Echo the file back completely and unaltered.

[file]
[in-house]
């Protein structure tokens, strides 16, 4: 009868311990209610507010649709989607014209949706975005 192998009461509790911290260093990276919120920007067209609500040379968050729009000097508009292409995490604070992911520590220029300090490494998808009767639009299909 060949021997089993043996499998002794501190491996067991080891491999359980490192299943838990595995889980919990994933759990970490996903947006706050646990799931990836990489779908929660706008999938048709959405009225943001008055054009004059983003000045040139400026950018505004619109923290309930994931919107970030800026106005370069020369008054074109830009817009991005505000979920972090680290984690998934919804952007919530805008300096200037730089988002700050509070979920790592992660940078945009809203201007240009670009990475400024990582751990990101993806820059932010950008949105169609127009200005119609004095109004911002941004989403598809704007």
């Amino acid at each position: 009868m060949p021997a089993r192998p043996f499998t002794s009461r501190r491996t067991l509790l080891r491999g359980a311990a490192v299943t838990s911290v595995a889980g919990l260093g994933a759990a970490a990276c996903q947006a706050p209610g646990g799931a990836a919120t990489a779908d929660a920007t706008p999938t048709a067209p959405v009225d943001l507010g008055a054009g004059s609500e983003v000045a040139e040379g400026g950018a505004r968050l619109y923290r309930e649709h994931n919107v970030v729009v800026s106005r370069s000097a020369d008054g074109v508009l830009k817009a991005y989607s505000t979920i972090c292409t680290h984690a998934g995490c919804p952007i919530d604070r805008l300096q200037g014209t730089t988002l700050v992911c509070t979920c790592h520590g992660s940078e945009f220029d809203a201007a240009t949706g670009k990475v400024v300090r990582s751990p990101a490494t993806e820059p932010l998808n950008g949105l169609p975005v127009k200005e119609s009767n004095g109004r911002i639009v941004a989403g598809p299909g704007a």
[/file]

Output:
[in-house]
């Protein structure tokens, strides 16, 4: 009868311990209610507010649709989607014209949706975005 192998009461509790911290260093990276919120920007067209609500040379968050729009000097508009292409995490604070992911520590220029300090490494998808009767639009299909 060949021997089993043996499998002794501190491996067991080891491999359980490192299943838990595995889980919990994933759990970490996903947006706050646990799931990836990489779908929660706008999938048709959405009225943001008055054009004059983003000045040139400026950018505004619109923290309930994931919107970030800026106005370069020369008054074109830009817009991005505000979920972090680290984690998934919804952007919530805008300096200037730089988002700050509070979920790592992660940078945009809203201007240009670009990475400024990582751990990101993806820059932010950008949105169609127009200005119609004095109004911002941004989403598809704007």
């Amino acid at each position: 009868m060949p021997a089993r192998p043996f499998t002794s009461r501190r491996t067991l509790l080891r491999g359980a311990a490192v299943t838990s911290v595995a889980g919990l260093g994933a759990a970490a990276c996903q947006a706050p209610g646990g799931a990836a919120t990489a779908d929660a920007t706008p999938t048709a067209p959405v009225d943001l507010g008055a054009g004059s609500e983003v000045a040139e040379g400026g950018a505004r968050l619109y923290r309930e649709h994931n919107v970030v729009v800026s106005r370069s000097a020369d008054g074109v508009l830009k817009a991005y989607s505000t979920i972090c292409t680290h984690a998934g995490c919804p952007i919530d604070r805008l300096q200037g014209t730089t988002l700050v992911c509070t979920c790592h520590g992660s940078e945009f220029d809203a201007a240009t949706g670009k990475v400024v300090r990582s751990p990101a490494t993806e820059p932010l998808n950008g949105l169609p975005v127009k200005e119609s009767n004095g109004r911002i639009v941004a989403g598809p299909g704007a």